He was also ordered to pay the £620 costs of the hearing, a £115 statutory surcharge, and was made subject of a two-year restraining order, forbidding him from contacting the woman.Willey appealed against that sentence at Durham Crown Court, claiming that the custodial element was excessive.The letter claimed to be from a mysterious “Weardale woman”, but Miss Bottomley said a DNA lift from the envelope led officers to the home of 56-year-old Alan James Willey – whose sexual prowess was referred to by the supposed female author.Although police found a draught of one of the letters on Willey’s home computer, he claimed he could not remember sending them.This is a story of two besties and the mental adventures they go through in six different loos.
A Las Vegas Blackjack dealer claimed he had called her for phone sex from a congressional line, while a pornographic actress alleged he offered to have someone from his "team" help her prepare misleading responses to media enquiries.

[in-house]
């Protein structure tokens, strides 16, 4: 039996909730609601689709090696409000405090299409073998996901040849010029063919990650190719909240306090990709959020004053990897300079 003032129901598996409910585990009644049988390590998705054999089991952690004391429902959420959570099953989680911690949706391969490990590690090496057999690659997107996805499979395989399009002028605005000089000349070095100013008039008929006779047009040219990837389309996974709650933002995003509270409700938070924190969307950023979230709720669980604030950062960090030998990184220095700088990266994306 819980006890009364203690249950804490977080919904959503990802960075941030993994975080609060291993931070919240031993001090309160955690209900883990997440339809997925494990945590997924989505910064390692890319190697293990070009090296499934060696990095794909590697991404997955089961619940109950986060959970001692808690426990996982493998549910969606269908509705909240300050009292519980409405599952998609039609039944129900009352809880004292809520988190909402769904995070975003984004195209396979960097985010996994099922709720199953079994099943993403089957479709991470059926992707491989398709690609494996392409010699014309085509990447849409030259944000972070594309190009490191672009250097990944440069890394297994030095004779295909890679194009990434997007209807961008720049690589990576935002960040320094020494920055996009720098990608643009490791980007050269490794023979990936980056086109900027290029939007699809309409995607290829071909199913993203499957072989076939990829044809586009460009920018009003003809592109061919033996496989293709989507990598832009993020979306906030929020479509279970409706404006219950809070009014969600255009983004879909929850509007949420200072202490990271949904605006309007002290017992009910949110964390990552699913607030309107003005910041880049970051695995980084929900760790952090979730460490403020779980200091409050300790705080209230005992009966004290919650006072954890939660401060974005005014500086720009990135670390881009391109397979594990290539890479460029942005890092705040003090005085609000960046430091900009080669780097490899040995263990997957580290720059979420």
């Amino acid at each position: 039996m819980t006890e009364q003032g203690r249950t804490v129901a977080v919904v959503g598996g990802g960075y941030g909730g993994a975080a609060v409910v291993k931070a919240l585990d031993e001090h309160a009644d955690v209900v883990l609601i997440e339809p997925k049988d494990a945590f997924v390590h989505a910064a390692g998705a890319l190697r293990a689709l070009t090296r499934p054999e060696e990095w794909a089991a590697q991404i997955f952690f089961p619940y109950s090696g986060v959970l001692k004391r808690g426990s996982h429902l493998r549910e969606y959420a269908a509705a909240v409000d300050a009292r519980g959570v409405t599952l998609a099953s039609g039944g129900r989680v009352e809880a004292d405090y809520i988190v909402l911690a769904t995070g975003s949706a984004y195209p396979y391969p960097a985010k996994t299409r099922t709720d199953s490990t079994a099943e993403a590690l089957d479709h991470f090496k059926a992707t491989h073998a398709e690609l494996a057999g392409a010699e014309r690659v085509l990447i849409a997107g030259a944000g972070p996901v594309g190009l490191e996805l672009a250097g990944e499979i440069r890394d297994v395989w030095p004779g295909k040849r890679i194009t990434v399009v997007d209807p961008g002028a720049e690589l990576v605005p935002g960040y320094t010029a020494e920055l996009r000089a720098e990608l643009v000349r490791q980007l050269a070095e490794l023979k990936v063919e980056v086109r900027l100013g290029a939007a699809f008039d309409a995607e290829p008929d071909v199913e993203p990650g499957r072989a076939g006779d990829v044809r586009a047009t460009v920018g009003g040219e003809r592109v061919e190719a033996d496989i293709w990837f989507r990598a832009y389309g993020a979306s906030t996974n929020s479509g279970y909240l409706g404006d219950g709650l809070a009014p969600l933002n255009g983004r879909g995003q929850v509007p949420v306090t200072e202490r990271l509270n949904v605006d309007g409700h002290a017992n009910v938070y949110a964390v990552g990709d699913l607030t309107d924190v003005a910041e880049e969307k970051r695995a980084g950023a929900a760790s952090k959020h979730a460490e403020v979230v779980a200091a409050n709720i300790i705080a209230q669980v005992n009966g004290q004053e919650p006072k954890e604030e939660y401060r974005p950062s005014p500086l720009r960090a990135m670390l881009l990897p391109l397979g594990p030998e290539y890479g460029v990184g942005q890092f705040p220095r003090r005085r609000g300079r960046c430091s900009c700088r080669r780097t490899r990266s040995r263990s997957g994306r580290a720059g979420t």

BIZARRE letters sent to a woman containing “deeply disturbing” sexualised chat turned out to have been written by a man she was briefly in a relationship with almost 30 years earlier.
Durham Crown Court heard the letters had been posted to the woman’s workplace, opened at its sorting office and read by her line manager – much to her embarrassment.
He denied two counts of malicious communication, conveying an indecent message, but was convicted following a trial before magistrates in April.
Willey, of Lyndgate Square, Wolsingham, was subsequently given an 18-week prison sentence, suspended for a year, during which he was ordered to undergo 15 Probation Service supervised rehabilitation activity days.